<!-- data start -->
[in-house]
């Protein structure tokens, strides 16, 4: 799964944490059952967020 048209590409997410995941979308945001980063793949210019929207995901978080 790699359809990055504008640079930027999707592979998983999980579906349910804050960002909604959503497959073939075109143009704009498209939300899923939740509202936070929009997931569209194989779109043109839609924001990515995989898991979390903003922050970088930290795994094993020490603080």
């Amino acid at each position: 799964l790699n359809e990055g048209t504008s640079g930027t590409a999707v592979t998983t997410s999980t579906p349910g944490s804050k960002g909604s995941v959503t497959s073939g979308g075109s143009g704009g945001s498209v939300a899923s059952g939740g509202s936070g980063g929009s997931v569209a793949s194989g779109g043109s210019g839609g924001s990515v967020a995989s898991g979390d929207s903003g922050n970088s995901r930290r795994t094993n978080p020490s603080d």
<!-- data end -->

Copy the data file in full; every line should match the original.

[in-house]
């Protein structure tokens, strides 16, 4: 799964944490059952967020 048209590409997410995941979308945001980063793949210019929207995901978080 790699359809990055504008640079930027999707592979998983999980579906349910804050960002909604959503497959073939075109143009704009498209939300899923939740509202936070929009997931569209194989779109043109839609924001990515995989898991979390903003922050970088930290795994094993020490603080």
């Amino acid at each position: 799964l790699n359809e990055g048209t504008s640079g930027t590409a999707v592979t998983t997410s999980t579906p349910g944490s804050k960002g909604s995941v959503t497959s073939g979308g075109s143009g704009g945001s498209v939300a899923s059952g939740g509202s936070g980063g929009s997931v569209a793949s194989g779109g043109s210019g839609g924001s990515v967020a995989s898991g979390d929207s903003g922050n970088s995901r930290r795994t094993n978080p020490s603080d």